Everyone can name some of the characters on Sesame Street. There’s Big Bird, Cookie Monster, and Elmo, of course. They all live on Sesame Street and help children learn their numbers and letters. Now, the popular children’s show has introduced a more serious topic: Adverse Childhood Experiences (ACEs). Traumatic experiences like abuse, neglect, domestic violence, parental divorce, and others can impact a child’s mental and physical health, brain development and life expectancy. As part of the Sesame Street in Communities initiative to support children, parents, and caregivers, the show has released new resources to help families and children who have experienced trauma learn to cope.
Helping Children Affected by Trauma
The free materials on trauma cover topics such as feeling safe, managing emotions, self-care, relaxation, breathing strategies, and expressing feelings. It is important for children who have experienced trauma to know these skills because they may not be able to find the right words to explain how they are feeling, they may feel a loss of trust, and they may even have thoughts of sadness, fear or anxiety.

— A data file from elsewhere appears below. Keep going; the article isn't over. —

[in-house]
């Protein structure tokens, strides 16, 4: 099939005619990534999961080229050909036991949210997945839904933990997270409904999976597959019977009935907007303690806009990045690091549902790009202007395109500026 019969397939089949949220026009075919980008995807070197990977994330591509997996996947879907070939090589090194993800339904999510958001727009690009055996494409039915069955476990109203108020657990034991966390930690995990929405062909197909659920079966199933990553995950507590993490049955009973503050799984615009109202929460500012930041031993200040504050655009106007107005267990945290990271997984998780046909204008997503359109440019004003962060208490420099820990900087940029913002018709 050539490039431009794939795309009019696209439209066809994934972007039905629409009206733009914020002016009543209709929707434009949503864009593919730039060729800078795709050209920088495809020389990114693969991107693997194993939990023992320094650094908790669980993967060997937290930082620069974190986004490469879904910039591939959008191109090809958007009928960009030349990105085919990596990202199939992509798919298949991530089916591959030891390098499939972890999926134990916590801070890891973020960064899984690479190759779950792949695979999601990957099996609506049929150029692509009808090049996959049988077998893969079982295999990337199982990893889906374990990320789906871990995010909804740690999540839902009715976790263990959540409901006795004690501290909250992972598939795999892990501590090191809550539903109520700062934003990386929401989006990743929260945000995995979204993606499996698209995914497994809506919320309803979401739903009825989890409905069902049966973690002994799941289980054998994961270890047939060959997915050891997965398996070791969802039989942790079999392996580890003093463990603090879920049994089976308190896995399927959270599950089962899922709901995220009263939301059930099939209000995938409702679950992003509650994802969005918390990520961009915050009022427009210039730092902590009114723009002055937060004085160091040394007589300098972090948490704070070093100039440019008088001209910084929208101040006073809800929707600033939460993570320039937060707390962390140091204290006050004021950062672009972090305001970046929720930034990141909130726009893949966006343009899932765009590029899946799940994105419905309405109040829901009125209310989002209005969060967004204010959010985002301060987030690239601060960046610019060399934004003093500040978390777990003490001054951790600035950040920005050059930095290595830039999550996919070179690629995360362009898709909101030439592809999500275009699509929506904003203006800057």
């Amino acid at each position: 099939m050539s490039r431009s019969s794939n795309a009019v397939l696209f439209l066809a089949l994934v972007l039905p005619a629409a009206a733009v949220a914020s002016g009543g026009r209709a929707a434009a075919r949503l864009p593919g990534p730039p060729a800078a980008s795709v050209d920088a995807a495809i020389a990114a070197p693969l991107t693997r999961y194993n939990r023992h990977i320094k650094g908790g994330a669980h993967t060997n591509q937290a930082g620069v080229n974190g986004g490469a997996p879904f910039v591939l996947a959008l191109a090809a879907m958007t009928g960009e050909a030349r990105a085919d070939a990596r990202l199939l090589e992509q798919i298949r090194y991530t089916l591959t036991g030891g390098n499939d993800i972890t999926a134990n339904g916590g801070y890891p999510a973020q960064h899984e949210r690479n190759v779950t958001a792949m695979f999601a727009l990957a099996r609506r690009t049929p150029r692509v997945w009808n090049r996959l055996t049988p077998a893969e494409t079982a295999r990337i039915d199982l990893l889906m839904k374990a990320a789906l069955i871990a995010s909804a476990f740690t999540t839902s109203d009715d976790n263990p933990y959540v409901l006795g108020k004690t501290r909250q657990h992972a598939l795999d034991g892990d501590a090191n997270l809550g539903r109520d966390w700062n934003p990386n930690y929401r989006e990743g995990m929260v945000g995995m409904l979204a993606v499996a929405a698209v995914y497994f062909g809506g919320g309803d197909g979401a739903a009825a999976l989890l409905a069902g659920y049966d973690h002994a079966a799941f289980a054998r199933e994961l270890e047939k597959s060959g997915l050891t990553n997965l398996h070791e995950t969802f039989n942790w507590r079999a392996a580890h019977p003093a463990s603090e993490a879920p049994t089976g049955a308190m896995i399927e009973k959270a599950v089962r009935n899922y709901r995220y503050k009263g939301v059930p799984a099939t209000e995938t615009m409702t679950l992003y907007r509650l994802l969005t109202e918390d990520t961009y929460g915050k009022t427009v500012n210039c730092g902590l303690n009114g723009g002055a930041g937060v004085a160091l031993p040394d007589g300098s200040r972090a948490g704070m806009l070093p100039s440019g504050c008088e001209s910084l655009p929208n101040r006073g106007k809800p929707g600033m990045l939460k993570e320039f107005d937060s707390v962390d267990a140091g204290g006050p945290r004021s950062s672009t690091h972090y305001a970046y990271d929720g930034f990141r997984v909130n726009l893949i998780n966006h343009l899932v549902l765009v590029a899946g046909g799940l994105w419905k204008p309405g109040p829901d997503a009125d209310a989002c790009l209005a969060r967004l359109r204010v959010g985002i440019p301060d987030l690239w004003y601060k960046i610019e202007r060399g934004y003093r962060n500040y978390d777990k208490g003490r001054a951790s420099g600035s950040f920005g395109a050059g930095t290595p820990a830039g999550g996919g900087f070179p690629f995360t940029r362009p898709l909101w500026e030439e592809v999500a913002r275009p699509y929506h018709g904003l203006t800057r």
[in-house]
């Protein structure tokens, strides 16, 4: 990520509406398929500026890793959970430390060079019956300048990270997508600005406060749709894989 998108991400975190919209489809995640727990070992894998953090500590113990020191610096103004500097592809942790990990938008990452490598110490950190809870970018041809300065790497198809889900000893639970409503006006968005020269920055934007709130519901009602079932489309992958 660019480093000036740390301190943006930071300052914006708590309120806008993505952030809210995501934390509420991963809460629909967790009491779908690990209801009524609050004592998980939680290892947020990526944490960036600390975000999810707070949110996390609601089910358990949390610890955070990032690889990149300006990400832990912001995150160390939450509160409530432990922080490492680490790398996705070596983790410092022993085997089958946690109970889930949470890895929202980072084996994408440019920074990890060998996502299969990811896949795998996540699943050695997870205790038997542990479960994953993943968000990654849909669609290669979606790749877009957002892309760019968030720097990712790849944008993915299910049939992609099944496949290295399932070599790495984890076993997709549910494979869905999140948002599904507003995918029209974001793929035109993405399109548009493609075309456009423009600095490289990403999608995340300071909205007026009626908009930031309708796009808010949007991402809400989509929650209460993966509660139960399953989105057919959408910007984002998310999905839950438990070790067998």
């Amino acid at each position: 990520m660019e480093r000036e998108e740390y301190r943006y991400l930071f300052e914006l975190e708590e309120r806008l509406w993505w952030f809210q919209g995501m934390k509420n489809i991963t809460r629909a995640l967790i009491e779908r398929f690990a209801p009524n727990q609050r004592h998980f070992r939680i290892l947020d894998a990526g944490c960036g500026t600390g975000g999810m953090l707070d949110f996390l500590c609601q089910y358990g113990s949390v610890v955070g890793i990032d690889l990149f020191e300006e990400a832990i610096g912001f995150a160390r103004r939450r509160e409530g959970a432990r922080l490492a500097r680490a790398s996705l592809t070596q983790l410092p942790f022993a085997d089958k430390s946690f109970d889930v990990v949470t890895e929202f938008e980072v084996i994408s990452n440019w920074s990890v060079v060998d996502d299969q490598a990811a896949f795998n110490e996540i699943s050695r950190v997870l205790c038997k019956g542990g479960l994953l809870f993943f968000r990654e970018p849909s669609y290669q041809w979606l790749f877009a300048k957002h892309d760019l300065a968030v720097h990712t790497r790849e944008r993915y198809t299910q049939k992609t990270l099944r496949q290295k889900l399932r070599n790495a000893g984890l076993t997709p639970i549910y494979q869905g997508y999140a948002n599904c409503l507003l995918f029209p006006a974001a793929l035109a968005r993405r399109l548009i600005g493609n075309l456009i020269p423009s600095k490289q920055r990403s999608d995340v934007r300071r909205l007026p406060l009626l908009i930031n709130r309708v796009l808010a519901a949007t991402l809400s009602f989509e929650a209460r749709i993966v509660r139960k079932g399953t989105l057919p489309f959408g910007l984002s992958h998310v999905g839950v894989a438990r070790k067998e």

Here’s a video that shows how children can safely release feelings of anger:
Over half of U.S. children have experienced at least one Adverse Childhood Experience, and one in five have experienced at least two traumatic events, according to a 2016 National Survey of Children’s Health. All people react differently to trauma but left unaddressed, it can lead to increased health risks later in life. Health problems could include alcohol abuse, depression, increased risk of cancer, suicide, and many others.
Hope for a Healthy Future
With these resources, caring adults can help children who are affected by trauma move beyond those experiences. Sesame Street’s videos, storybooks, and games speak directly to children while allowing parents and caregivers to start conversations and help to make connections. The initiative has also released content for adults to implement healthy coping strategies in their own lives, understand trauma from a child’s perspective and build on their own skills.